In projects like OSM-Carto or JOSM of course the problem for the OSMF in financing specific design or development work would have been that they could not be sure that it would actually be accepted by the project maintainers. That is not a problem for the projects that are now supported by the OSMF where decisions are made by the same people who receive the support. Naturally for a centralized organization like the OSMF projects with more centralized control and decision making are more compatible. But that just as a side note.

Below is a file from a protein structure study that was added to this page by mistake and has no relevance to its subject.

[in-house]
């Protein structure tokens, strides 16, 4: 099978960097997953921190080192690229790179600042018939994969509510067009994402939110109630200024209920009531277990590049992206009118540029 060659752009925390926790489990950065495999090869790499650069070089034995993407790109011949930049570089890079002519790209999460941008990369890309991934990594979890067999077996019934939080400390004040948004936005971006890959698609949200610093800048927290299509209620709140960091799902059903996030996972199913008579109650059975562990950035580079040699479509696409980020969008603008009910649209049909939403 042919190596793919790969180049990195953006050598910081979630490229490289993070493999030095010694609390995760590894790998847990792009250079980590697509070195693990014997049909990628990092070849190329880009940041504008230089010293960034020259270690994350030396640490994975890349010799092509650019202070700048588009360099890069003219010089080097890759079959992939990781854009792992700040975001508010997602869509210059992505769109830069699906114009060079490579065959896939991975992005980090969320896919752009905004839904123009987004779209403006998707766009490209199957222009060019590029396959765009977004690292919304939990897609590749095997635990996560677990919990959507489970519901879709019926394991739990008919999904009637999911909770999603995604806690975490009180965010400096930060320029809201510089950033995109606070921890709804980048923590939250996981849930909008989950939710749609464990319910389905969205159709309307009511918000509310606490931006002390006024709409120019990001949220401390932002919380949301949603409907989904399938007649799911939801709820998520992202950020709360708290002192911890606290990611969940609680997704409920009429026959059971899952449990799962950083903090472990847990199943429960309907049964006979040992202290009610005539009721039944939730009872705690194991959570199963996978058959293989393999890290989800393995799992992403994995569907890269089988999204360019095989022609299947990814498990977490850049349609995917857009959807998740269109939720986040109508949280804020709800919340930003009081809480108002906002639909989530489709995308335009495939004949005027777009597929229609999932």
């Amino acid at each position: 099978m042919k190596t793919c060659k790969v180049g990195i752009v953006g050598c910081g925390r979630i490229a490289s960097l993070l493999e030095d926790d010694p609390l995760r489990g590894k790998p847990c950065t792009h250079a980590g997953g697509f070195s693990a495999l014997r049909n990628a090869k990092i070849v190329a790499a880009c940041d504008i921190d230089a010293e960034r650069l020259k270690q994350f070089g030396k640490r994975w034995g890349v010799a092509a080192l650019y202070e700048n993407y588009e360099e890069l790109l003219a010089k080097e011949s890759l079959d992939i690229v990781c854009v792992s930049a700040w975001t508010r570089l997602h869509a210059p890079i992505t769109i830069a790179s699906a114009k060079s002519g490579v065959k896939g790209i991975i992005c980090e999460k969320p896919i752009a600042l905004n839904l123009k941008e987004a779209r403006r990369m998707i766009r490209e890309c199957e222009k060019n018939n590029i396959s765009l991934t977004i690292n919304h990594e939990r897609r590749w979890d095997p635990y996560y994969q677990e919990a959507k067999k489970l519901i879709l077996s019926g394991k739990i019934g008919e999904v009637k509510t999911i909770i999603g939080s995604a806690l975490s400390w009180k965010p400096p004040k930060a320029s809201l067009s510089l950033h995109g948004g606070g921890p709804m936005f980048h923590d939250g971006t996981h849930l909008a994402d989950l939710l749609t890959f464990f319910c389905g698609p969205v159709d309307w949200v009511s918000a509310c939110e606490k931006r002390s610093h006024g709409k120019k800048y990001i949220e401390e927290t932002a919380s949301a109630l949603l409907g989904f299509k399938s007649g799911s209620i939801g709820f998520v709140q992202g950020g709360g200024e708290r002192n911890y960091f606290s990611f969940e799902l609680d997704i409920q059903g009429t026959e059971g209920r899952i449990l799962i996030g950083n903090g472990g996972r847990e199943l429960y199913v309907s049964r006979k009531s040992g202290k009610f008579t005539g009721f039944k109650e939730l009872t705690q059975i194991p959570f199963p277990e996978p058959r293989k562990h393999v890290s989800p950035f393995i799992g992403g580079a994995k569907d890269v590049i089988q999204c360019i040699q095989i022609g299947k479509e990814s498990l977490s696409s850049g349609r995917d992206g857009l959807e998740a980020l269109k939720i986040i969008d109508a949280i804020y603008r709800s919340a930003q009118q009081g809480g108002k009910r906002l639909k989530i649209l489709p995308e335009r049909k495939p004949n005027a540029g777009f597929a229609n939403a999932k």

What will be visible to any voluteers in projects in the OSM community - and to be clear: I am not only talking about software development here - is that the OSMF board now expresses how they value certain activities for the OpenStreetMap project by giving money to them. Many volunteers in the OSM community of course could not care less if their work is valued by the OSMF board but still it is a statement and the OSMF is sitting on quite a lot of money to make this statement with a lot of emphasis - both in where they give money to and where they don’t. Where i think we can already see this clearly foreshadowing is volunteer work directly in the OSMF - the working groups are desperately looking for people to contribute but people naturally will think if they don’t volunteer someone might be able to earn some money for doing the same work. And if not - well, then that work probably was not that valuable after all. No one wants to volunteer for something that is ultimately considered superfluous. That is the situation for hobby contributors - of course for corporate employees that is a bit different since they are not practically eligible for receiving financial support from the OSMF anyway. At the same time volunteering and the potential influence this might result in could be encouraged by their employer. And of course some professional contributors might consider working for the OSMF as a possible alternative to their current job and start viewing their volunteer work as something like an unpaid internship and a possible lead-up to paid employment. All of this massively changes the social dynamics between volunteers in the projects.